The script I use isn't a full blown program, it's actually super poorly laid out and spits error print outs constantly but it does the job. There's no button I press or anything, I just import the script into a juptyer notebook and keep most of my notes there. What day I used it, comment out when I've already used it with a specifc account, so on and so forth.

THEN ( you forgot didn't you? I was recounting yesterday's coding activities ), that's when I dove into Dataquest with the numpys and what not. This is kind of what I learned on ...

DAY 14

In [8]:
# if I wanted to get the sum of every list INSIDE the bigger list, this is how I would do it in normal Python

my_numbers = [

sums = [] # makes a list to add things to.

for row in my_numbers:
    row_sum = row[0] + row[1] # here's where the adding happens and it's initialized to a variable..
    sums.append(row_sum) # that's then added to the list we created before.
sums # then we call it to show it off
[11, 4, 11, 5, 10, 13, 8, 12]

seems pretty simple right? throw a for loop in there, easy peezy, get the job done. Here's how one would do it with numpy

In [9]:
my_numbers = [

my_numbers = numpy.array(my_numbers) # here we just turn the my_numbers list into a numpy array, numpy's very
# own data structure

column1 = my_numbers[:,0] # then we brilliant make our numbers into columns (which is what they are)
column2 = my_numbers[:,1] # be careful, you cannot use this kind of syntax on normal python lists, only numpy arrays

############################## the list selection syntax above is what I'm referring to from below #####################

sums = column1 + column2 # then we add those two columns to each other

sums # then we call it.
array([11,  4, 11,  5, 10, 13,  8, 12])

I can even do it with less lines of code (something all python programmers are obsessed with)

In [10]:
my_numbers = [[6,5],[1,3],[5,6],[1,4],[3,7],[5,8],[3,5],[8,4]]

sums = numpy.array(my_numbers)[:,0] + numpy.array(my_numbers)[:,1] # everything from up there but squeezed into one line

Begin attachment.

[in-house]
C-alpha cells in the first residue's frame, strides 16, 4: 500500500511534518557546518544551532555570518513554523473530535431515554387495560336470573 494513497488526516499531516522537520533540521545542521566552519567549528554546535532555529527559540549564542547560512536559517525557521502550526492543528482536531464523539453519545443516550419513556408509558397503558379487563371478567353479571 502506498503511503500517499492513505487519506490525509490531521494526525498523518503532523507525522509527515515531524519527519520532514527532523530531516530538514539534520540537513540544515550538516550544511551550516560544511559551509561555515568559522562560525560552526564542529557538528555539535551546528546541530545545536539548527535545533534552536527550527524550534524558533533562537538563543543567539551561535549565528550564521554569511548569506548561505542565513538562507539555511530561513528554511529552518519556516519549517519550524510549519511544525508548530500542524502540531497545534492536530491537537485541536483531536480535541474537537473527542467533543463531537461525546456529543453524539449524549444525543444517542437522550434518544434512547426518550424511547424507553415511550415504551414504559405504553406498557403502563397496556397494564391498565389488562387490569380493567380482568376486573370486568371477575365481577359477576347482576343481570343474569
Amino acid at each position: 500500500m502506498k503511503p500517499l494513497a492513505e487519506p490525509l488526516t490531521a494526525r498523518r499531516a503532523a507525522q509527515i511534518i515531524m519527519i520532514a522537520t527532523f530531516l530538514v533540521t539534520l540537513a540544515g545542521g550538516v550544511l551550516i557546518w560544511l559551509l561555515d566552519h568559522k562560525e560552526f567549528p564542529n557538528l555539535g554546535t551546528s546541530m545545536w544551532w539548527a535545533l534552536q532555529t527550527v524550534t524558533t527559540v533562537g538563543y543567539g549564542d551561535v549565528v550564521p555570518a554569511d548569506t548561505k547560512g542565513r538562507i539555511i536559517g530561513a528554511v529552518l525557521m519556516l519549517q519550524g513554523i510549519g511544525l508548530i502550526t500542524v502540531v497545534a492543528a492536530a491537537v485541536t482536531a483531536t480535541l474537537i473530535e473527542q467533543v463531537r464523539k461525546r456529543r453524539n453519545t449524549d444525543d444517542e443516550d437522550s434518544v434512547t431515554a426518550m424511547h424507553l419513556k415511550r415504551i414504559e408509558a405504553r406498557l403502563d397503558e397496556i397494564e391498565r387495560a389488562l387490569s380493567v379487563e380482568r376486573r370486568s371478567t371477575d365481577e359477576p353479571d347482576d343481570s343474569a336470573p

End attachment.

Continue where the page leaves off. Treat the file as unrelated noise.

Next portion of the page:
array([11,  4, 11,  5, 10, 13,  8, 12])


crazy right? Maybe none of that makes sense to you and you're just here for the great literature that my fingertips produce. Maybe you do program and you're all like "whoa dude how'd you do that without the for loop the second time?"

I'm so glad you asked.


numpy will initialize it's collection of numbers in a process called vectorization. How I think it works is that .....( I had to go review the lesson but I'm back now to explain it ) numpy can group data into blocks and run operations on that group, rather than just one item at a time which is what you're seeing with the normal python from above.

This is something I didn't know going into these lessons. I thought numpy was a advanced matrix and vector mathematics library for Python and that I would never use it for anything ever because I never do complex math on matrices or vectors but this sole feature alone is enough for me to try to always avoid using for loops if I can just use numpy. The syntax to select rows and columns in a numpy array is much more intuitive than it is for normal python list selection.

So that's really neat to learn.

That was all part of just a few tiny missions, I have barely made a dent in the material but I feel inspired just knowing this.

Alright. I think that's everything I wanted to bore you to tears with tonight.